While there is far more to hardening a server than this single example, this is an often overlooked security issue in many default installations of RHEL and RHEL-based distributions (CentOS, Scientific Linux, etc.)
CentOS and RHEL come with the isdn4k-utils and coolkey packages installed by default for graphical workstations. Unfortunately, these packages create world-writable directories which binaries and scripts may execute from. While it is common to tighten /tmp, /var/tmp and /usr/tmp against execution attacks, these directories often go un-noticed.
If you do not use these utilities (and few servers do), they can be easily removed:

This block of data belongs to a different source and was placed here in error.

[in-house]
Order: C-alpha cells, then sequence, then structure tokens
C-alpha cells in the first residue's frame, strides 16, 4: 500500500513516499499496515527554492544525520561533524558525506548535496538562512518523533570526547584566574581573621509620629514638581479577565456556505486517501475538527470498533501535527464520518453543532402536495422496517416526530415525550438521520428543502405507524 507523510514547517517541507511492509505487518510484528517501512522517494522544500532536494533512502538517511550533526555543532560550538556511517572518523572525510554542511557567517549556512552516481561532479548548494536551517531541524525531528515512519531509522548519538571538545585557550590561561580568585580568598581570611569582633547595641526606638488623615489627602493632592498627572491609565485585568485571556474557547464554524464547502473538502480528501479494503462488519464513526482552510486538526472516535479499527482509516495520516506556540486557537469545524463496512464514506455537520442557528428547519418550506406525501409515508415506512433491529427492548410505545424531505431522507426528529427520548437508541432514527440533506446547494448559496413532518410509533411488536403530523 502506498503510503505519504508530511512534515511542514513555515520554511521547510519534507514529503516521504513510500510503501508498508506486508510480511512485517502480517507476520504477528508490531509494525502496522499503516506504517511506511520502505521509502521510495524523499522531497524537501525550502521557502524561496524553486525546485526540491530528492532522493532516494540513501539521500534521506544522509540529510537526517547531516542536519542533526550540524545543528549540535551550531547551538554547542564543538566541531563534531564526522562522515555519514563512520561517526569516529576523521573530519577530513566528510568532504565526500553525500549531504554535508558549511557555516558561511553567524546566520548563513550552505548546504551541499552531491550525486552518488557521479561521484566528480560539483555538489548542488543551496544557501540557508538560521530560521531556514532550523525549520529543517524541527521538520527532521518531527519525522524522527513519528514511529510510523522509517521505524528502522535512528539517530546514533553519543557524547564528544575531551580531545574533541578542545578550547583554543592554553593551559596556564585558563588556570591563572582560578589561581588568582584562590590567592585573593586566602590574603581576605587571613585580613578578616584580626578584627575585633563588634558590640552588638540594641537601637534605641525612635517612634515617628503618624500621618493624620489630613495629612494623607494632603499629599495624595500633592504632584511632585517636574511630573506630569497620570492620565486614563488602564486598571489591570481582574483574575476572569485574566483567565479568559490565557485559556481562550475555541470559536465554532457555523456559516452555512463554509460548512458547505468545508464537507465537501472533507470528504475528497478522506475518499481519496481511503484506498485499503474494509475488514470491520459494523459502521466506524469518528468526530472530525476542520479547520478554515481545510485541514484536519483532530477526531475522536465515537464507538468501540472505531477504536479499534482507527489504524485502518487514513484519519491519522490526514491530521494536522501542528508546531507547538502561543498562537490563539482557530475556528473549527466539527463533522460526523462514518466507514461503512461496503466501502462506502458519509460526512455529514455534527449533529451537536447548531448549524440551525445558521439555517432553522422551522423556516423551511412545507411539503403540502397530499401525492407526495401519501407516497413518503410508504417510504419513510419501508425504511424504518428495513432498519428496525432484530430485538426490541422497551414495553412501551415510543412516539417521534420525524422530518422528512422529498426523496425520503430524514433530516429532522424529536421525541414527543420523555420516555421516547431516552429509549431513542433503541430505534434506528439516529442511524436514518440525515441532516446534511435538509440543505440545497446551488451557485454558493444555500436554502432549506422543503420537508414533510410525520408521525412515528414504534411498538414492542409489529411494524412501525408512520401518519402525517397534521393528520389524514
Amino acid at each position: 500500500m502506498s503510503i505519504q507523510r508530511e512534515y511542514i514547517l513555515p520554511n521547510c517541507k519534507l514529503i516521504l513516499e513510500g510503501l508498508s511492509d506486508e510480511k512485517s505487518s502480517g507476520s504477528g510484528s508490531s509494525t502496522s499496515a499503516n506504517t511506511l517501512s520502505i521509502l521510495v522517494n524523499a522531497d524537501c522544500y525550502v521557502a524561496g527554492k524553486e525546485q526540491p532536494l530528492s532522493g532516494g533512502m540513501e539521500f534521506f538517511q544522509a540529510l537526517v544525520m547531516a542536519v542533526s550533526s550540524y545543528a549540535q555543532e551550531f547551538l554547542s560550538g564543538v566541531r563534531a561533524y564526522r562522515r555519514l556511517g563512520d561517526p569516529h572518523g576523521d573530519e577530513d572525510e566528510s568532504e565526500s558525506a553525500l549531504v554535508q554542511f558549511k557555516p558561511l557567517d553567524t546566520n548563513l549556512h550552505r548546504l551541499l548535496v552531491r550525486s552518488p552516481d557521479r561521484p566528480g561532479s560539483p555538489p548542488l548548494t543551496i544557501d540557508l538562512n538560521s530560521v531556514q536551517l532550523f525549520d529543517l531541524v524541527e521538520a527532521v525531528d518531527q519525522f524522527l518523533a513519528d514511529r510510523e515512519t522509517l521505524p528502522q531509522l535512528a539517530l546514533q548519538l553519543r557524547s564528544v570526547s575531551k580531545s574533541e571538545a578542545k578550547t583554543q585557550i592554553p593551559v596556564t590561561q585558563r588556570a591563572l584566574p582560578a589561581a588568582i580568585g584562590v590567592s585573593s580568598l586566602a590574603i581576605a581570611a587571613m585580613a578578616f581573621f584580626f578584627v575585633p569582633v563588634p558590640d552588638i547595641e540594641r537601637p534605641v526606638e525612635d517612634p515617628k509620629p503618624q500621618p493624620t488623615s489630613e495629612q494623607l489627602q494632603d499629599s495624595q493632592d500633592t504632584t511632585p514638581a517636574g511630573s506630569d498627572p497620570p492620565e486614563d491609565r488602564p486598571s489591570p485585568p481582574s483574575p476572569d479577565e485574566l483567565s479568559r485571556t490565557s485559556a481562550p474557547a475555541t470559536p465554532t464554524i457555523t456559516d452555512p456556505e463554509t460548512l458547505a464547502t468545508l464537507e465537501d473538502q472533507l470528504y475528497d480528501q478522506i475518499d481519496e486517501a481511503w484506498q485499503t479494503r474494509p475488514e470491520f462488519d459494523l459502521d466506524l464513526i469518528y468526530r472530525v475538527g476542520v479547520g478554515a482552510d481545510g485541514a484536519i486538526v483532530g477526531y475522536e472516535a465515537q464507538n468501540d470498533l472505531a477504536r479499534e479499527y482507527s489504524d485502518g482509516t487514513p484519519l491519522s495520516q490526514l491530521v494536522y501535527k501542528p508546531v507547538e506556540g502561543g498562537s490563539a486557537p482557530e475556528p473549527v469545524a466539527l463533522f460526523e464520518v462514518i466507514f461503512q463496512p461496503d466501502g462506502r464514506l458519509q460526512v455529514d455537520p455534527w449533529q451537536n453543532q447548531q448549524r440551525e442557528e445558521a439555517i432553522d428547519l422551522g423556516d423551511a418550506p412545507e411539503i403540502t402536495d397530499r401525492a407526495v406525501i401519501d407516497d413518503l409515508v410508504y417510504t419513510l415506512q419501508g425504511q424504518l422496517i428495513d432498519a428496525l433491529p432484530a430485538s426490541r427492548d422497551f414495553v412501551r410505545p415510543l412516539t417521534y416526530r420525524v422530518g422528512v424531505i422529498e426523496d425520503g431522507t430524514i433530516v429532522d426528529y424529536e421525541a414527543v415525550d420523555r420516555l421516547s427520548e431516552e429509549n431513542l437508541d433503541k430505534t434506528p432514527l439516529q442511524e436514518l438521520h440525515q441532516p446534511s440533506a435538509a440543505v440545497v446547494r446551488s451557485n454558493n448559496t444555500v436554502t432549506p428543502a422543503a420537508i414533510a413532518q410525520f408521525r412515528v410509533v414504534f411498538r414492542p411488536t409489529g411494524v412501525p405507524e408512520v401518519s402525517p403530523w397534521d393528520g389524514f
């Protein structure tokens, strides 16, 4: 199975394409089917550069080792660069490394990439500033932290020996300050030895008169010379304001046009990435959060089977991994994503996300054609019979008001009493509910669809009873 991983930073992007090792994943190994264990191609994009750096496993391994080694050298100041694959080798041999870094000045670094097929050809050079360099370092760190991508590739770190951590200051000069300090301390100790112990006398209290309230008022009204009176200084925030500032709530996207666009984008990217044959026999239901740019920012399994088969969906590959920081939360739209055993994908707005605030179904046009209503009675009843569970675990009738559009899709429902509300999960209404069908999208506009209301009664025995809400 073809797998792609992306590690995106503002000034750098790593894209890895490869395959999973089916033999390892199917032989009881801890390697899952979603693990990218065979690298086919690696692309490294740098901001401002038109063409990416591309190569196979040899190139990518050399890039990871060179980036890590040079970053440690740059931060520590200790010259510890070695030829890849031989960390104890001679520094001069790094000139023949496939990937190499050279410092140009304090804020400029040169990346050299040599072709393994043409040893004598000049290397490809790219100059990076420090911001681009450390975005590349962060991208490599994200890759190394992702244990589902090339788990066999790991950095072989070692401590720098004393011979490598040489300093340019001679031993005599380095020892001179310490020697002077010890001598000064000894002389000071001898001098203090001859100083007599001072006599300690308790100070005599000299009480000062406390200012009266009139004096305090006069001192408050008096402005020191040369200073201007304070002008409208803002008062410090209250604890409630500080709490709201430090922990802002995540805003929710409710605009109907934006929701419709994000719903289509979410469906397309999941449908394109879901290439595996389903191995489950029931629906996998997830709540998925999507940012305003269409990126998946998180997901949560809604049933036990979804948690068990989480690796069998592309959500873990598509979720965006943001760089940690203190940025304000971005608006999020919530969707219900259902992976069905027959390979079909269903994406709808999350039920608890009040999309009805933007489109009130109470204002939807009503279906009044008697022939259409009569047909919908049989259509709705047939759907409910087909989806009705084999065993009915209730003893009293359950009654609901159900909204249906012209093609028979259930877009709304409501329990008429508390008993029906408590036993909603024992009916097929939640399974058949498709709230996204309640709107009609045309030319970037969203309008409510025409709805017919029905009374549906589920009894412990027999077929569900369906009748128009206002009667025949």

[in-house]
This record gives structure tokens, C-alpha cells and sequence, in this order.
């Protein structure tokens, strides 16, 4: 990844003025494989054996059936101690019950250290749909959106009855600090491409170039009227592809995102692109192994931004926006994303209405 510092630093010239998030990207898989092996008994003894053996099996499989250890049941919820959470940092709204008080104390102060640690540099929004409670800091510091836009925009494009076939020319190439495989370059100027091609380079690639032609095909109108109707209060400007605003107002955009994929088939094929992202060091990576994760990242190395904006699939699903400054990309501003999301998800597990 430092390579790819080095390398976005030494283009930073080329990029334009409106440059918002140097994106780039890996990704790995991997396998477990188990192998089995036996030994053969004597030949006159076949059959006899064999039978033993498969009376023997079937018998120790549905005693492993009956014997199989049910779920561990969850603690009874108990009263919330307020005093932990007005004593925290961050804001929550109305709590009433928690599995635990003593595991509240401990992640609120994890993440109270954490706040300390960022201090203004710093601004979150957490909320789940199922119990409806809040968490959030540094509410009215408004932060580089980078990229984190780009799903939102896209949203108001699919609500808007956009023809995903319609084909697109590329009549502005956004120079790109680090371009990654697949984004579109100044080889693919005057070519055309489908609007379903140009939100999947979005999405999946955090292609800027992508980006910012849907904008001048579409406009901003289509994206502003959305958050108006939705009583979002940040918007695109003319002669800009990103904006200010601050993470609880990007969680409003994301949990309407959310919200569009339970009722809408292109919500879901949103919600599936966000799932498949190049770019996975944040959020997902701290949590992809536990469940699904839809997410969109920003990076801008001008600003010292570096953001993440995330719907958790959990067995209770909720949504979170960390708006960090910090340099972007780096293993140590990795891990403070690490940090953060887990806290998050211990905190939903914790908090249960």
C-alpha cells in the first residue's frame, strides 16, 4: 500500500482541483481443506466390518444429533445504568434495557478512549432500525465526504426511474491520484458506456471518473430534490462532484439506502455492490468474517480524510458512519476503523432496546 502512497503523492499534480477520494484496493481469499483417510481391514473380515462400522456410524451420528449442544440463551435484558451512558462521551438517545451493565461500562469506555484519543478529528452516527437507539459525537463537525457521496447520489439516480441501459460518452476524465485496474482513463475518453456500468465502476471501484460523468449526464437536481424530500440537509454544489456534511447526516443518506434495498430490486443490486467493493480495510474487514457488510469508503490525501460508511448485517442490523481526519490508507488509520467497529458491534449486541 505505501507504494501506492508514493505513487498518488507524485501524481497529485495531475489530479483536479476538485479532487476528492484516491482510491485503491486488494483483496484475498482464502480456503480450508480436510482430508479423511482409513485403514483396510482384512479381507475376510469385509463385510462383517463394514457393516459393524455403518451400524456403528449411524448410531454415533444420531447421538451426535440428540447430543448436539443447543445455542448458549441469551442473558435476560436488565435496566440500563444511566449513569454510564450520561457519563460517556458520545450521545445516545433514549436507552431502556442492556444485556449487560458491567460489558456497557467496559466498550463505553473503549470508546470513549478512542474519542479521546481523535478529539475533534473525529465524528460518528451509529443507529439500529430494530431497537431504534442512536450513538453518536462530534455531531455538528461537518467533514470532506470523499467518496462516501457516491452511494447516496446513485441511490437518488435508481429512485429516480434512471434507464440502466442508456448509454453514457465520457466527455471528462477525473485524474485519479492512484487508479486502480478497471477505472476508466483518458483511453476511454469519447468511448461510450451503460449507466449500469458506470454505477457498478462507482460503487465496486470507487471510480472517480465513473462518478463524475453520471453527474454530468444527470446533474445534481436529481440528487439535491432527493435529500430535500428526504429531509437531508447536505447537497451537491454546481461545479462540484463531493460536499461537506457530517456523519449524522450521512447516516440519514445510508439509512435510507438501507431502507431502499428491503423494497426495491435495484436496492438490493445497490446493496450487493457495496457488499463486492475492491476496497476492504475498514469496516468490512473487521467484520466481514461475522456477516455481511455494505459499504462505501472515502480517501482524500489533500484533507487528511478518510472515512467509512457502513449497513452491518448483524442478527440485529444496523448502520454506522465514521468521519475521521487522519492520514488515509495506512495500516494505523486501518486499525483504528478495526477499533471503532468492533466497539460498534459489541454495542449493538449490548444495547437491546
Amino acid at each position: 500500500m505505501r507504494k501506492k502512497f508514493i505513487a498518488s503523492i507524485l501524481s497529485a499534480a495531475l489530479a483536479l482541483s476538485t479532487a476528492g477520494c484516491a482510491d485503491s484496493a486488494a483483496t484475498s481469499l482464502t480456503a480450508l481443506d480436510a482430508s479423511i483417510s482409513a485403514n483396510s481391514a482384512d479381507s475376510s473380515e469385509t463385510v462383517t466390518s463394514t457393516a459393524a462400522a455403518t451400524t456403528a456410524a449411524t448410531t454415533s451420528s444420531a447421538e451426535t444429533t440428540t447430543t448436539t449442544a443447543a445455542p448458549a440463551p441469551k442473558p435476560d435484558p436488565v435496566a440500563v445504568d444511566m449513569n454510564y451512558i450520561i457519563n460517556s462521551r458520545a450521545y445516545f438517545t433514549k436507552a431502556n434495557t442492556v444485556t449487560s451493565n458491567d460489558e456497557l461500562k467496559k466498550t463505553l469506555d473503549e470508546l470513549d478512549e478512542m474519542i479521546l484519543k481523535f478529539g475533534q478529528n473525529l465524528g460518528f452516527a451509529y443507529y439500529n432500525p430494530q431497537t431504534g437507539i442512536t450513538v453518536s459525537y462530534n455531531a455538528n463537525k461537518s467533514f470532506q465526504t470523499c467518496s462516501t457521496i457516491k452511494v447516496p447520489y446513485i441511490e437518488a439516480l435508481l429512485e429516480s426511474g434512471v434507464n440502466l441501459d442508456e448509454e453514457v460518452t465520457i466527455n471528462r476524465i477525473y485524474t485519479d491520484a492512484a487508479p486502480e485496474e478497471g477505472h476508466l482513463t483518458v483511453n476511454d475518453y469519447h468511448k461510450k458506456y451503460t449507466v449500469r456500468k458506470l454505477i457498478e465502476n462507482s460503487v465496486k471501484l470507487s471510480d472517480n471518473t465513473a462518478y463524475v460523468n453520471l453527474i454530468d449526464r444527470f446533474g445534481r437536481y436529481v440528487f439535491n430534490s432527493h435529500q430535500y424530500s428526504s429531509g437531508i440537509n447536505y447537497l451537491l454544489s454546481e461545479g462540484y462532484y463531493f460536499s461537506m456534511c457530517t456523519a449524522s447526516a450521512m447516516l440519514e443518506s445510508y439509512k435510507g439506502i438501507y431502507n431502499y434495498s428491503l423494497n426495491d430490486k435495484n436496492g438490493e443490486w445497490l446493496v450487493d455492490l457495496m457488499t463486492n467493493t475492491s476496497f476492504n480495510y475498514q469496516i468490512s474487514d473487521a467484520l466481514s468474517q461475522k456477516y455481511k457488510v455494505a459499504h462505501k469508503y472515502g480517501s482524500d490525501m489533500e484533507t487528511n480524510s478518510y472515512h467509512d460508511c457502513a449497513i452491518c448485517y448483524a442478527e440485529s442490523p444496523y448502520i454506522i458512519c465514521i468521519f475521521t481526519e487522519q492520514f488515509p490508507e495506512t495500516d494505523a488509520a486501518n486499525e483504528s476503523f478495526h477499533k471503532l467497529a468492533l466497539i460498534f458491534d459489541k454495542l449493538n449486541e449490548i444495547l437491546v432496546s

yum remove isdn4k-utils coolkey
Of course if you are using these, then you should find a way to secure these mountpoints with the noexec mount option. This can be done with a loopback filesystem mounted atop the offending mountpoints or with separate LVM volumes for each.
Traditionally, /var does not run executable code so you could mount the entire /var mountpoint as noexec. Its a great security practice if you can support this, however, there are some packages which expect to run their update scripts out of /var/tmp/ so be prepared to fix some broken package updates or installations. When you do have a package error, simply mount /var as executable:
mount -o remount,rw,exec /var
install the package, and then disable execution on the mountpoint:
mount -o remount,rw,noexec /var
I recommend nosuid and nodev mount options for these types of mount points as well to restrict less common attack vectors.